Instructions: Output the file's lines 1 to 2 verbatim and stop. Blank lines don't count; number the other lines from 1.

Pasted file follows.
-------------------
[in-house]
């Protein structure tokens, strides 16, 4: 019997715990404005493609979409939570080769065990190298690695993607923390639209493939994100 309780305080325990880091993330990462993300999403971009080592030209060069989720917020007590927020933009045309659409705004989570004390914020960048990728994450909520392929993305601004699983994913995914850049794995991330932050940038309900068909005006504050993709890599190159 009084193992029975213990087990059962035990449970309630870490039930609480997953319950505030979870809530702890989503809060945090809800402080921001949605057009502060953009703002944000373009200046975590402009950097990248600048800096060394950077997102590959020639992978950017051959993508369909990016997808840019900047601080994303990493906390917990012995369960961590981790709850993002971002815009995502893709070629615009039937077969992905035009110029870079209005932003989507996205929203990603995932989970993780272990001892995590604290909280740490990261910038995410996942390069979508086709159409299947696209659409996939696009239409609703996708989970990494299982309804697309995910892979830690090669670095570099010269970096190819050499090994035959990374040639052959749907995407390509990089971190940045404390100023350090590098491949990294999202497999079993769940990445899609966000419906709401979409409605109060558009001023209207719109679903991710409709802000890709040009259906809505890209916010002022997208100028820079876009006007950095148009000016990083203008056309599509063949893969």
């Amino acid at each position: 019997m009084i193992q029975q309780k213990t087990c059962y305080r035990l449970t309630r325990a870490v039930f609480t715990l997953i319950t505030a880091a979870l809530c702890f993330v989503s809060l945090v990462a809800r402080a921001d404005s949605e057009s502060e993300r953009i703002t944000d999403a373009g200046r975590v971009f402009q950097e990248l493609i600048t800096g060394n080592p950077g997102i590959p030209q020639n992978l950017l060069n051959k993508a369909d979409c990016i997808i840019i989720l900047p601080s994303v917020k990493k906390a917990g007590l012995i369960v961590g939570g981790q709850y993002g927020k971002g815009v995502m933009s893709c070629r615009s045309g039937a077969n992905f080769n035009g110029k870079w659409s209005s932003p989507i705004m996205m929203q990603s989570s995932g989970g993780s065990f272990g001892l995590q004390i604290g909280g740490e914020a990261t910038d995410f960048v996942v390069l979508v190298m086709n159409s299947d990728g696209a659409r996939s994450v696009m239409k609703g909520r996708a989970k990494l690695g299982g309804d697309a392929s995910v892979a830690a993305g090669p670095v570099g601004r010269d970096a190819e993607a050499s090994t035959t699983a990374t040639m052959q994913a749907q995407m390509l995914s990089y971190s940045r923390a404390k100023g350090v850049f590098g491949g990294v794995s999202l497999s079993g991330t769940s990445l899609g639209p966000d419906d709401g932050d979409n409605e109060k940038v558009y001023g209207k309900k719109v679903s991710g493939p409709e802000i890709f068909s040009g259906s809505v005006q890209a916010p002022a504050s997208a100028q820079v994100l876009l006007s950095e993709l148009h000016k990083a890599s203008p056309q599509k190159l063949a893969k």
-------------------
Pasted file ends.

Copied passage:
[in-house]
């Protein structure tokens, strides 16, 4: 019997715990404005493609979409939570080769065990190298690695993607923390639209493939994100 309780305080325990880091993330990462993300999403971009080592030209060069989720917020007590927020933009045309659409705004989570004390914020960048990728994450909520392929993305601004699983994913995914850049794995991330932050940038309900068909005006504050993709890599190159 009084193992029975213990087990059962035990449970309630870490039930609480997953319950505030979870809530702890989503809060945090809800402080921001949605057009502060953009703002944000373009200046975590402009950097990248600048800096060394950077997102590959020639992978950017051959993508369909990016997808840019900047601080994303990493906390917990012995369960961590981790709850993002971002815009995502893709070629615009039937077969992905035009110029870079209005932003989507996205929203990603995932989970993780272990001892995590604290909280740490990261910038995410996942390069979508086709159409299947696209659409996939696009239409609703996708989970990494299982309804697309995910892979830690090669670095570099010269970096190819050499090994035959990374040639052959749907995407390509990089971190940045404390100023350090590098491949990294999202497999079993769940990445899609966000419906709401979409409605109060558009001023209207719109679903991710409709802000890709040009259906809505890209916010002022997208100028820079876009006007950095148009000016990083203008056309599509063949893969």